Preserving the valuable transboundary ecosystem requires
wise conservation efforts.
The Transboundary UNESCO Biosphere Reserve will combine the cluster of thirteen protected areas along the Mura-Drava-Danube region and jointly manage the shared river ecosystem in a sustainable manner while boosting economic growth and development in the region.
The Biosphere Reserve concept defines about 300,000 hectares of core and buffer zones
(existing protected area network) and around 700,000 hectares of transition zones
. The core zone
is the ecological backbone of the reserve. It primarily covers the river and floodplains areas which are mostly situated within flood control dikes.
The goals and measures in the core zone are pre-dominantly focused on the preservation of natural habitats, species and processes as well as the restoration of already degraded areas. The buffer zone extends along the rivers outside the inundation zone. It is characterised by a mosaic of cultivated land and village areas and also contains some smaller detached zones like oxbow lakes, fish ponds and small wetlands. Extensive agriculture such as cattle grazing, hay making, organic production, local products marketing and ecotourism are some of the key activities in this area. The outer transition zone provides regional economical and scientific support to the buffer zone. The majority of towns and universities are situated within this area.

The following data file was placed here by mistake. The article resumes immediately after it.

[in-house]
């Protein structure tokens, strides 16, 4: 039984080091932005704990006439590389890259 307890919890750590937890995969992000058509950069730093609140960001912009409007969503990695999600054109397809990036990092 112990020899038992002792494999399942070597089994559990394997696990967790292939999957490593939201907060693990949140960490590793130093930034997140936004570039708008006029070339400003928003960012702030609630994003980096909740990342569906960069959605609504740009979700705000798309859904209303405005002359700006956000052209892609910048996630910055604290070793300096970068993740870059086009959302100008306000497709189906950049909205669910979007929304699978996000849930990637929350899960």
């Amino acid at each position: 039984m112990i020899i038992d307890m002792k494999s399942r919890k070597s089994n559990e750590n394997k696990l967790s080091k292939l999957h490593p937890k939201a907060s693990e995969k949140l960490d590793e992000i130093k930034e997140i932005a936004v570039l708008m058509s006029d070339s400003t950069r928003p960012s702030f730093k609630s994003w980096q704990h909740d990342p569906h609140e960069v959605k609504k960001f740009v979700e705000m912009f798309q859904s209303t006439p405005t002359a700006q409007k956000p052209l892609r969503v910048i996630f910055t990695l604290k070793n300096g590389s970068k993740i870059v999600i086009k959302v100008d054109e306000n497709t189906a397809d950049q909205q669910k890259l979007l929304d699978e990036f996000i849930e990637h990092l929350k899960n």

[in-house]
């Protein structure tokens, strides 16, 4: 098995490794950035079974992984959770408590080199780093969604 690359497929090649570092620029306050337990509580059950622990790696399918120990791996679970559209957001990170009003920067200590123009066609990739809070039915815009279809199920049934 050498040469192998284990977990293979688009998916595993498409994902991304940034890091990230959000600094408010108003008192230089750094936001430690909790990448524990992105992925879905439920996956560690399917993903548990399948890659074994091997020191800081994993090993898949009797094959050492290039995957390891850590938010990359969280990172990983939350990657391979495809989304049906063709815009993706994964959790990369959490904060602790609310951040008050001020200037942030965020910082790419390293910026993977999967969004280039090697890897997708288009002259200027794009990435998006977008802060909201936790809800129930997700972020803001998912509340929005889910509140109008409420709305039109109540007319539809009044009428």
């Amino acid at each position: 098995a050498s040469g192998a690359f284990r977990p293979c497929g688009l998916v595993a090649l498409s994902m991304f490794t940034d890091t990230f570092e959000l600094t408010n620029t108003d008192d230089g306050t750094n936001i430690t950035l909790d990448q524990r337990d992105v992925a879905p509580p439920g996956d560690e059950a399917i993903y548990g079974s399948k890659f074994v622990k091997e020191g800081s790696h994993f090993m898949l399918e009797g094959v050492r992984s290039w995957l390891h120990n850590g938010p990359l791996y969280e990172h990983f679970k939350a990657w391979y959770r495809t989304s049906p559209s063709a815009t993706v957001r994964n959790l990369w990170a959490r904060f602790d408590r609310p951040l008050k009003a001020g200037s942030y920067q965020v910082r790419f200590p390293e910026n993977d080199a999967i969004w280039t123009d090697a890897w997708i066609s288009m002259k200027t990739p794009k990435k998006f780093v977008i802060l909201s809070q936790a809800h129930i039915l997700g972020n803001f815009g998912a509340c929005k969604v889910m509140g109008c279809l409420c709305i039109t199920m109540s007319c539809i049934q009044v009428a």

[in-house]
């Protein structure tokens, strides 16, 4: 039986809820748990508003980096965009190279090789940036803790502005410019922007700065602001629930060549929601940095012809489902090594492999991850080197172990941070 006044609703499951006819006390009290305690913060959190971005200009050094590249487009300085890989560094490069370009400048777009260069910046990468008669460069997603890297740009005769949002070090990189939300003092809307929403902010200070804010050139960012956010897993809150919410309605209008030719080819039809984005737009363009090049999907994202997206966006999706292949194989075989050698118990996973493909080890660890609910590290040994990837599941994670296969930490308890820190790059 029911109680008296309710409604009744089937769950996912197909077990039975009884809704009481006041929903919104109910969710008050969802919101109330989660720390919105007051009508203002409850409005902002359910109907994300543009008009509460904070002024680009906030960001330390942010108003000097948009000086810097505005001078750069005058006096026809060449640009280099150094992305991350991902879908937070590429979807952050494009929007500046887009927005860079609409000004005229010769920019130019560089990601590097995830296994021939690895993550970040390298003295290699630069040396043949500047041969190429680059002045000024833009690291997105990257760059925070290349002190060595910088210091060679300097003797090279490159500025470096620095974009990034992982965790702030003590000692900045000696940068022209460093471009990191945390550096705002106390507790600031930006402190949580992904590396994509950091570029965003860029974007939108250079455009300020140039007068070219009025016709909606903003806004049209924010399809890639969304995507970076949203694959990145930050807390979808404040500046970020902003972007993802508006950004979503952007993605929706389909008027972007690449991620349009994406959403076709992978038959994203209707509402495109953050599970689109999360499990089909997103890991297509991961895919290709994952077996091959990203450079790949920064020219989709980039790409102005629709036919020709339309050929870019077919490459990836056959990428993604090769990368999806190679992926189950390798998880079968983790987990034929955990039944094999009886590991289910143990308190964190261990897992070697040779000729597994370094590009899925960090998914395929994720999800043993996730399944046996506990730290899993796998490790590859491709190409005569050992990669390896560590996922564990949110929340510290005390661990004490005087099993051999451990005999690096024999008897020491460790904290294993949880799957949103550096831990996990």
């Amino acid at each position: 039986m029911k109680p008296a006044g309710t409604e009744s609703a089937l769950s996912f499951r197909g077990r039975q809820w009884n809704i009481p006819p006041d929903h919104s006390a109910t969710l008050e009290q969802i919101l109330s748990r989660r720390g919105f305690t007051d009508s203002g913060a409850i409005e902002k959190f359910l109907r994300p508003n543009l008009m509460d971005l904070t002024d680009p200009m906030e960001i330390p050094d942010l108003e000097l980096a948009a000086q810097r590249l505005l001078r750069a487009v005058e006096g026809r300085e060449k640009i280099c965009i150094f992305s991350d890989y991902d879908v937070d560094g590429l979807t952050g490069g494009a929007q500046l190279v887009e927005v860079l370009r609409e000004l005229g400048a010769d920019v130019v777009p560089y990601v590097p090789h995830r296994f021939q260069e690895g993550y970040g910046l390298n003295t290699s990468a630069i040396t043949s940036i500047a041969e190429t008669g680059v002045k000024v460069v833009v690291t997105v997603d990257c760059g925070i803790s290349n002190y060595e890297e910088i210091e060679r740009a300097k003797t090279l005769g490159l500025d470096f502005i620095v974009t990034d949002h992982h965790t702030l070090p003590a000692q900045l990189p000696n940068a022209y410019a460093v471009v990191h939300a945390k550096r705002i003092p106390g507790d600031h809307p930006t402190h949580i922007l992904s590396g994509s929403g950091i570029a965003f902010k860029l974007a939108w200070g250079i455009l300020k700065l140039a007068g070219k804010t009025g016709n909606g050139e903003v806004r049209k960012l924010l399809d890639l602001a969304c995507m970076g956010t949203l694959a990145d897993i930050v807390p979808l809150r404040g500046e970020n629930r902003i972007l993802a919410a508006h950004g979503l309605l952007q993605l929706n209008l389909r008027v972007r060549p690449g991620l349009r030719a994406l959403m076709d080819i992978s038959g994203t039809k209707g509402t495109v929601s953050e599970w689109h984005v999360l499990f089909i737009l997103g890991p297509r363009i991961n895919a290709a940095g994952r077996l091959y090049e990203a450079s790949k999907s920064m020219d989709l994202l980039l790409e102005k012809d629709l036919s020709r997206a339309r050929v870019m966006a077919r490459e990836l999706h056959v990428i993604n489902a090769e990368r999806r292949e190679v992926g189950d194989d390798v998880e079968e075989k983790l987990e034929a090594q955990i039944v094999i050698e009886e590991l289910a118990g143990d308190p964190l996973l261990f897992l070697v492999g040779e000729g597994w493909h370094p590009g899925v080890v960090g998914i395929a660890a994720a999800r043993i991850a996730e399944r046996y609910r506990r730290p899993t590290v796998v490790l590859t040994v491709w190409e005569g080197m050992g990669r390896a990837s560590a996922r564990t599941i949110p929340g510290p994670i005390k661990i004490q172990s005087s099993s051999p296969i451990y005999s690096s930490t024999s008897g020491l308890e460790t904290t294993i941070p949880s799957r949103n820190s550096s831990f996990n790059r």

Green light for the Transboundary Biosphere Reserve
In order to preserve the Mura-Drava-Danube area, WWF, EuroNatur and their conservation partners and alliances have endeavoured to form a Transboundary UNESCO Biosphere Reserve “Mura-Drava-Danube” (TBR MDD). On March 2011, in the Hungarian town of Gödöllő, near Budapest, in an act of great environmental leadership and transboundary cooperation, the Ministers responsible for environment and nature conservation
of Austria, Croatia, Hungary, Serbia and Slovenia signed a joint declaration to establish the reserve. The joint declaration was
founded in the preliminary bilateral agreement between Croatia and Hungary from 2009.
The EU Commissioner for the Environment, Janez Potočnik, advocates the initiative because it “perfectly fits into the biodiversity objectives
of the EU and the Habitats and Birds Directive”. The initiative is also part of the EU Danube Regional Strategy, the regional basis for future EU funding priorities.